In another example of the Trump administration unwinding Obama-era policy, Education Secretary Betsy DeVos announced Thursday that the department will begin the process of updating guidance for Title IX sexual assault investigations -- a move she said would ensure due process on campus.
"One rape is too many ... and one person denied due process is too many," she said at George Mason Law School in Virginia. Studies put the prevalence of false allegations between 2 and 10 percent.
DeVos announced that the Department of Education will launch a "notice and comment process," the first step to rescinding the 2011 guidance, embraced by Vice President Joe Biden, to strengthen campus response to sexual assault by invoking Title IX regulations.
Title IX is a 1972 federal civil rights law that prohibits discrimination on the basis of sex in education programs and activities In April of 2011, the Department of Education’s Office for Civil Rights released a “Dear Colleague” letter making the case that the sexual harassment of students, which includes acts of sexual violence, is a form of sex discrimination prohibited by Title IX. The letter instructed educators that it was appropriate to use a lower standard of proof, a preponderance of the evidence rather than clear and convincing evidence, as is consistent with the standard of proof established for violations of other civil rights laws.
At the time, Biden said "students across the country deserve the safest possible environment in which to learn. That's why we're taking new steps to help our nation's schools, universities and colleges end the cycle of sexual violence on campus."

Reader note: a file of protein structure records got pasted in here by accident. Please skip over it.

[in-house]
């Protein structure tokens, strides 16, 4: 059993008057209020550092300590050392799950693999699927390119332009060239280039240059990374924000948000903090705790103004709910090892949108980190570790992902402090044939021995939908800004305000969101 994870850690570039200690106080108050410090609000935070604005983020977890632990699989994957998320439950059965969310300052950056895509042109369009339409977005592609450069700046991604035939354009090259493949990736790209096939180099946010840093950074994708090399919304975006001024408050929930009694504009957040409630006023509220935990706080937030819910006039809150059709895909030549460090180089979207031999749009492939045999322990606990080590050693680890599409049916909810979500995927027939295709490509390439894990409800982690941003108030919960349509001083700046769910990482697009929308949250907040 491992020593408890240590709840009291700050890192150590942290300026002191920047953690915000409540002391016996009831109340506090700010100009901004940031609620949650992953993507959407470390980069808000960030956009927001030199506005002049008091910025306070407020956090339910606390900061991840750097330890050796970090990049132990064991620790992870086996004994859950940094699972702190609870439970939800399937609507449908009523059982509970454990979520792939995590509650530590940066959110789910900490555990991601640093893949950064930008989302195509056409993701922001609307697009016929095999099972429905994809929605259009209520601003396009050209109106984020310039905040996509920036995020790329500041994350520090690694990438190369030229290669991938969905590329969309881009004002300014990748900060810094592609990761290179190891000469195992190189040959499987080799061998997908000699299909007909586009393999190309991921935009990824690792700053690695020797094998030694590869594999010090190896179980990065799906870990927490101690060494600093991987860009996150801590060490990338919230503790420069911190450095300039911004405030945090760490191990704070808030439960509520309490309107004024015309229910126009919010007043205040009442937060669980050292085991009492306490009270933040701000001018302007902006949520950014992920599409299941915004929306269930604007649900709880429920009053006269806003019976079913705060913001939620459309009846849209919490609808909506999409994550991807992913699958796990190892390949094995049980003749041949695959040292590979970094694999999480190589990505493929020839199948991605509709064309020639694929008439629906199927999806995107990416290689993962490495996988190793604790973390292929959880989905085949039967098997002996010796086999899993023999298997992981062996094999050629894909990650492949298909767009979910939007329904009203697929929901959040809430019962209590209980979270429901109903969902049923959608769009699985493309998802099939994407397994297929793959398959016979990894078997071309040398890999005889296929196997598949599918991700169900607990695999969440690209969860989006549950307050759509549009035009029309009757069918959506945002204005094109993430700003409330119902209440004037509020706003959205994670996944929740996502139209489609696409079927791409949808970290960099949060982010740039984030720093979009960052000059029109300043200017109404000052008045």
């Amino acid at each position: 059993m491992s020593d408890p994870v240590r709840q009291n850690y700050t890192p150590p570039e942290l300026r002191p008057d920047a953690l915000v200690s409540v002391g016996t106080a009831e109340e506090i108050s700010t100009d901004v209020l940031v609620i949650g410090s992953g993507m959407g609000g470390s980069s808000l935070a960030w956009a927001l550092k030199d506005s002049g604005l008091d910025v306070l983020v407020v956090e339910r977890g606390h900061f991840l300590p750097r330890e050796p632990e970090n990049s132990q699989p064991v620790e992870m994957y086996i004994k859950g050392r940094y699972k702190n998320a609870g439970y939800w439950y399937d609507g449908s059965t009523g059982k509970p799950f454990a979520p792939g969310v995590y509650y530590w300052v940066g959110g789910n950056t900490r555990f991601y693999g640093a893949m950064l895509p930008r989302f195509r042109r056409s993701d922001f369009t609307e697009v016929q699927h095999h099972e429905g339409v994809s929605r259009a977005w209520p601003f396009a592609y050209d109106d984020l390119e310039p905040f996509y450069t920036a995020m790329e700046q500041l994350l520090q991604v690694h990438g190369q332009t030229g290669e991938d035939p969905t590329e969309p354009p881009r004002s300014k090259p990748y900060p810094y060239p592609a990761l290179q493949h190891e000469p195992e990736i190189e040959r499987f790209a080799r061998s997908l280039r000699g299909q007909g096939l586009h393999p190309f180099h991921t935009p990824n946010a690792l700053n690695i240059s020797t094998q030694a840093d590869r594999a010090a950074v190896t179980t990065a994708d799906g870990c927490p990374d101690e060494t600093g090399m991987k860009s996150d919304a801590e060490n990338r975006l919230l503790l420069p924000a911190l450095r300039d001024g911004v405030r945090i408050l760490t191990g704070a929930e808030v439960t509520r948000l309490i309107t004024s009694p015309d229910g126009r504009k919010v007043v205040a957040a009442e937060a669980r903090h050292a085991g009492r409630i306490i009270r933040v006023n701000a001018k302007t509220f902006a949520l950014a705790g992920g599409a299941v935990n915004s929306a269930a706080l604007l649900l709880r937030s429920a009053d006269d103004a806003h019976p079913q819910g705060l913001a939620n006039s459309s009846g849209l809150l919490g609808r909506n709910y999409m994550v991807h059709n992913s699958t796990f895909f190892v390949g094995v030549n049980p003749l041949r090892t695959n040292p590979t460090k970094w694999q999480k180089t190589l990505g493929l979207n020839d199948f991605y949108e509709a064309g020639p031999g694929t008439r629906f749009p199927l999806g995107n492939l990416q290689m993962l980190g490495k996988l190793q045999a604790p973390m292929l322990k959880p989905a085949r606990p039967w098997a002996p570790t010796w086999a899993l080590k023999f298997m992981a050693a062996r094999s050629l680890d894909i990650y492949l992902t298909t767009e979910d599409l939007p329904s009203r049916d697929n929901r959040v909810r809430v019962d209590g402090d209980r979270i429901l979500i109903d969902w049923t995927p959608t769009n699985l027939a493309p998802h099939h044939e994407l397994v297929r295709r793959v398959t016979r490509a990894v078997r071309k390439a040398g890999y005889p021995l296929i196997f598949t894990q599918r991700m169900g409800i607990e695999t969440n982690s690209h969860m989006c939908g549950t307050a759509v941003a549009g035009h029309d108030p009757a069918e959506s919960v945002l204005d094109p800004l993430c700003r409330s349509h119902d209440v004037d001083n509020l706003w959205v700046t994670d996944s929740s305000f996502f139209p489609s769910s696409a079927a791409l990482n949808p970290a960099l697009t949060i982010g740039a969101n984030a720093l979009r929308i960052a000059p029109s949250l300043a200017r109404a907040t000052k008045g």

DeVos asserted that this system created "kangaroo courts" and criticized the Obama administration for having “weaponized” the Office for Civil Rights.
"It's no wonder so many call these proceedings kangaroo courts," she said, referencing the lack of due process for both victims and the accused in on-campus sexual assault proceedings. “Through intimidation and coercion, the failed system has clearly pushed schools to overreach."
DeVos also called sexual misconduct "reprehensible, disgusting, and unacceptable," adding that rape is a "sign of cowardliness."
It’s a thorny issue in higher education circles, where headlines from the University of Virginia to Duke to Stanford have highlighted sexual assault accusations and their impact on the accused.
The National Education Association, a professional interest group representing public school teachers that tends to support Democrats, released a response calling this an example of a President Donald Trump-DeVos agenda that scorns respect for survivors.
“This decision offends our collective conscience and conflicts with the basic values of equality, safety, and respect that we teach our students every day,” said NEA President Lily Eskelsen Garcia.
The Department of Education has also faced fierce criticism over a comment the department's Asst. Secretary of Civil Rights Candice Jackson made to The New York Times that 90% of reported cases of rape “fall into the category of 'we both were drunk.'" Jackson later apologized.
"What I said was flippant, and I am sorry," Jackson told ABC News in July. "All sexual harassment and sexual assault must be taken seriously."
At a July listening session, DeVos heard from educators, victims and those accused of sexual assault, including so-called “men’s rights” groups like the National Coalition for Men (NCFM) and groups that speak out on behalf of the accused like Families Advocating for Campus Equality (FACE) and Stop Abusive and Violent Environments (SAVE). The NCFM is considered by sexual assault activists to be particularly inflammatory. Survivors' advocates worried that DeVos' engagement with these controversial groups -- which opponents have dubbed "extremist" -- signals a possible willingness to shift the process to the advantage of alleged perpetrators.
“We are listening and we know that this policy has not worked in too many ways and in too many places and we need to get it right,” DeVos said at a press conference afterward.
DeVos also faced a question about Trump’s own history of sexual assault accusations. “Does having a president who admitted at least in private to sexual assault make your job harder on this?” asked a reporter.
“I think, again, this conversation is one that's important for all of us to be a part of because we have to get whatever policies we're going to have right on behalf of our students,” DeVos said.
The July press conference ended abruptly.